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Review: D.R.A.M. Cha Chas His Way to Sing-Rap Ecstasy on ‘Gahdamn!’ EP

SPIN Rating: 7 of 10
Release Date: October 22, 2015
Label: Atlantic

Forget that “Hotline Bling” ended up being the inescapable one, Virginia-born singer/rapper D.R.A.M. and his own breakthrough tune were still responsible for discovering the twee alchemy necessary to turn Pixy Stix and angel dust into sunny-eyed sung-rapped gold. Beyoncé was listening to “Cha Cha” — in all its Mario-sampling glory — long before Drake “jacked” (as D.R.A.M. recently put it) its pastel-hued brilliance anyway. So since he was able to parlay a surprisingly well-received debut tape into collaborations with hip-hop’s current sun king, Chance the Rapper, he’s says he’s “GOOD” — emphasis his.

Turns out there’s more reason to be confident than sheer buzz; he had this glitter bomb waiting in the holster. His Atlantic debut EP Gahdamn! may dial back the immediate ecstasy of his sound, but his sleepily grinning vocals can turn any corner of his aquatic sound into a delirious rave-up. Breeze through the record’s feathery intro and it kicks off proper with “Signals (Throw It Around),” that teeters from a slinking Motown intro into a stoned middle distance that’s become D.R.A.M.’s post-“Cha Cha” calling card.  Slurred vocals and fluttering harmonies dip, swirl and knot into one an another in an endearingly awkward mess not totally unlike someone who’s tied every pair of shoes they own together.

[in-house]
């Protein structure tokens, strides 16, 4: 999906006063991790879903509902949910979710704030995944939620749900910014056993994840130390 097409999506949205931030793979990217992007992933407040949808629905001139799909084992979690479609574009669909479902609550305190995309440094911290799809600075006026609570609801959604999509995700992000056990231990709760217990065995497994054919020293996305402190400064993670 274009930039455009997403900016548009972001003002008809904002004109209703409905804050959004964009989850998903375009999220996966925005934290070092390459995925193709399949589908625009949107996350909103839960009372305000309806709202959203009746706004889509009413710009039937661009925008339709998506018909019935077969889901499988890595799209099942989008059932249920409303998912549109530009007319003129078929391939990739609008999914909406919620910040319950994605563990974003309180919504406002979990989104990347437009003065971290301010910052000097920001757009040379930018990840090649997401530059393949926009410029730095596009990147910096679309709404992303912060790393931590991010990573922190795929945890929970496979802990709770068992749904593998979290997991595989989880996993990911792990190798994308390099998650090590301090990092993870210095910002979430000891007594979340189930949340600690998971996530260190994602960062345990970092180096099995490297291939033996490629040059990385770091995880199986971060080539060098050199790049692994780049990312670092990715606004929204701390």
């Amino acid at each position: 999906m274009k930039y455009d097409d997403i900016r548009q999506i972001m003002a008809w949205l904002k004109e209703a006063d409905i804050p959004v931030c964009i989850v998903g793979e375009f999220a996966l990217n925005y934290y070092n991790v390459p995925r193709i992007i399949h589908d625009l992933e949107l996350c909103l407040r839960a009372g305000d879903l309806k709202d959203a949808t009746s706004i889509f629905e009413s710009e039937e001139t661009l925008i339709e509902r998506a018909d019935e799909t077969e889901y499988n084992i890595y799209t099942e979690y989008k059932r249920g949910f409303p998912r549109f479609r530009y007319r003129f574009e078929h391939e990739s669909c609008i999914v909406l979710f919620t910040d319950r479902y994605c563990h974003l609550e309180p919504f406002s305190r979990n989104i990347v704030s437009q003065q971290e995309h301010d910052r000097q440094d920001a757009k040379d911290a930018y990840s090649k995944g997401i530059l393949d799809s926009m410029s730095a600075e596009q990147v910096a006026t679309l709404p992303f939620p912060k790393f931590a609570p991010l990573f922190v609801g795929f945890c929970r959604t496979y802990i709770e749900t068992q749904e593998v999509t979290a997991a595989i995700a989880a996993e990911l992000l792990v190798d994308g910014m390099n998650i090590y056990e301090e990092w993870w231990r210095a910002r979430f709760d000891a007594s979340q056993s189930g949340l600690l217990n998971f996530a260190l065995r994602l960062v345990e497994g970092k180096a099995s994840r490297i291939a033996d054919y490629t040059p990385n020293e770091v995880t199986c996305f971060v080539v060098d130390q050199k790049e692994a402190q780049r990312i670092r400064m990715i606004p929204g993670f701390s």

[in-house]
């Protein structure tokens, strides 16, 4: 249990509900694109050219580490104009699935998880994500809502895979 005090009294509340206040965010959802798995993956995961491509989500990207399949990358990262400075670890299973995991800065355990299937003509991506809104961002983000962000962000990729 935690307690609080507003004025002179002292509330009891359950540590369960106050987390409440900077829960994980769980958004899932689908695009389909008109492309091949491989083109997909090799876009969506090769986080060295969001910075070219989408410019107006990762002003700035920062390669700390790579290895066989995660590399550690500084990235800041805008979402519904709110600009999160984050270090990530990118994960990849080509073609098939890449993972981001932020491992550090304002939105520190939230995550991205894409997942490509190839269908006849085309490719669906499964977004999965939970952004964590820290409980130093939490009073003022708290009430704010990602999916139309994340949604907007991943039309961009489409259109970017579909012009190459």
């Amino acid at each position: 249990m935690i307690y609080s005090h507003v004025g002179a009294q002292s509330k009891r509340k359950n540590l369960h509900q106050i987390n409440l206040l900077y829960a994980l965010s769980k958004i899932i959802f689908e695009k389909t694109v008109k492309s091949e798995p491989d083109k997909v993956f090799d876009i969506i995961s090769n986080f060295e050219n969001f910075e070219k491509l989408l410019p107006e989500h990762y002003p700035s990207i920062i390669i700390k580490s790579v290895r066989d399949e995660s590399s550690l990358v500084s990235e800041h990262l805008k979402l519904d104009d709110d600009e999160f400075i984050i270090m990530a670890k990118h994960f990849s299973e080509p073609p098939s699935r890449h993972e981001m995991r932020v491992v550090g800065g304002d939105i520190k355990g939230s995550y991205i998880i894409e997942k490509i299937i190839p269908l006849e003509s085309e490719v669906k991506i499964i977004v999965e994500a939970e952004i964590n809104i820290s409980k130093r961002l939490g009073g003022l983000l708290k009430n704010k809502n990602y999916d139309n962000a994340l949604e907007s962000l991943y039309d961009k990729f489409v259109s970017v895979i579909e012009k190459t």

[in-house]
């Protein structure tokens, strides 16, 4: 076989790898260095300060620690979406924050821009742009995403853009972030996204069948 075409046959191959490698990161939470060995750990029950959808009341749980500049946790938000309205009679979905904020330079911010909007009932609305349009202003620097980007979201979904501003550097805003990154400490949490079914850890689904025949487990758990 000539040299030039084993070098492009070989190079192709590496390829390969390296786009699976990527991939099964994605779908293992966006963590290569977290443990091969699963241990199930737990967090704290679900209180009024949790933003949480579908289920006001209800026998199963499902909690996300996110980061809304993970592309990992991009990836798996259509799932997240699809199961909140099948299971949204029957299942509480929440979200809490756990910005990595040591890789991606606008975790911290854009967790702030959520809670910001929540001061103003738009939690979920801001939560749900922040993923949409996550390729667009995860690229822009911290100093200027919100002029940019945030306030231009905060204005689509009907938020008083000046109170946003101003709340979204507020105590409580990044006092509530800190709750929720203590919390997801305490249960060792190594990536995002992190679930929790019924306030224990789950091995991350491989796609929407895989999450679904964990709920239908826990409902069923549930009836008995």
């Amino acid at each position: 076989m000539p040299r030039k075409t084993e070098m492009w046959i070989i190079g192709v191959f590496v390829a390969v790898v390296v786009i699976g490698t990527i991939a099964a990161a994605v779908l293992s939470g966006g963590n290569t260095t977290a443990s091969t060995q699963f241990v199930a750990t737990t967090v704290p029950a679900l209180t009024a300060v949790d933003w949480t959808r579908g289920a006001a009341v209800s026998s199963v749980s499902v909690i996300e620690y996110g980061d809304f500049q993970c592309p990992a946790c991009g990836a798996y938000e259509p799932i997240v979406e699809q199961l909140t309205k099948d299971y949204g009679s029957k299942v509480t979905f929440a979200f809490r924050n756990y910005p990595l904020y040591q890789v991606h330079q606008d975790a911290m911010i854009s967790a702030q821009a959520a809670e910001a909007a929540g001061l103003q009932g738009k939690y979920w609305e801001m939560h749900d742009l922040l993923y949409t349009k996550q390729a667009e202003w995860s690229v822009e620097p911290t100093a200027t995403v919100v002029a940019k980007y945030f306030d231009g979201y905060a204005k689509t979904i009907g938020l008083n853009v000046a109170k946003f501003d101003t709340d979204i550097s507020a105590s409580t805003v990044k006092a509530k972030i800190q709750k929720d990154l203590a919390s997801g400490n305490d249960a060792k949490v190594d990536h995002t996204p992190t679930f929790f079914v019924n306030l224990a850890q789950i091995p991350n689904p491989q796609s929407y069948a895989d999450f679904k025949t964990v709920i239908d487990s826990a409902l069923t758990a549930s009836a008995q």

There’s a gleeful threat of faceplanting at many points here, but on “Signals,” as elsewhere, he’s able to surround himself with enough smoothly moving parts to transform the stiltedness into a gallop. A soul-house kick drum slowly fades into the mix, sending the whole track into a sort of beautifully awkward locomotion — like watching a newborn giraffe slowly gain its footing. D.R.A.M.’s interlocking vocals and the tracks’ pillowy atmospheres are a bundle of flailing limbs, but that kick drum provides a beautiful moment of celestial oneness. Tuned to just shy of melodic, and thwacking with a plodding rhythm like a Disclosure track soaked in codeine, it’s one of the most infectious (and affecting) single sounds to come out of hip-hop this year. It’s all too brief.

But he conjures versions of this magic throughout, hinting at disarray and then pulling through with one great sound, one melodic flick of the wrist, to transform the whole track into a work of jerky beauty. Even “Caretaker,” whose silken melodic threads are borrowed and rewoven from D.R.A.M.’s collab with Chance (an interlude of the same name on Surf), he builds from SZA’s slip-sliding vocals swirling synth samples and his own drowsy vocals into more tinsel tripwires. He slows the original down to a lugubrious crawl, giving the track a teetering, uneasy energy that the original’s saccharine devotional lacked. A side-by-side comparison highlights the uniqueness of his haphazard approach. There’s other rappers making hits out of stitched together vocal confetti (like, uh, Fetty), but his is the music of unlikely triumph, celebration in spite of your messy surroundings. Drake could only dream of a party so relatable.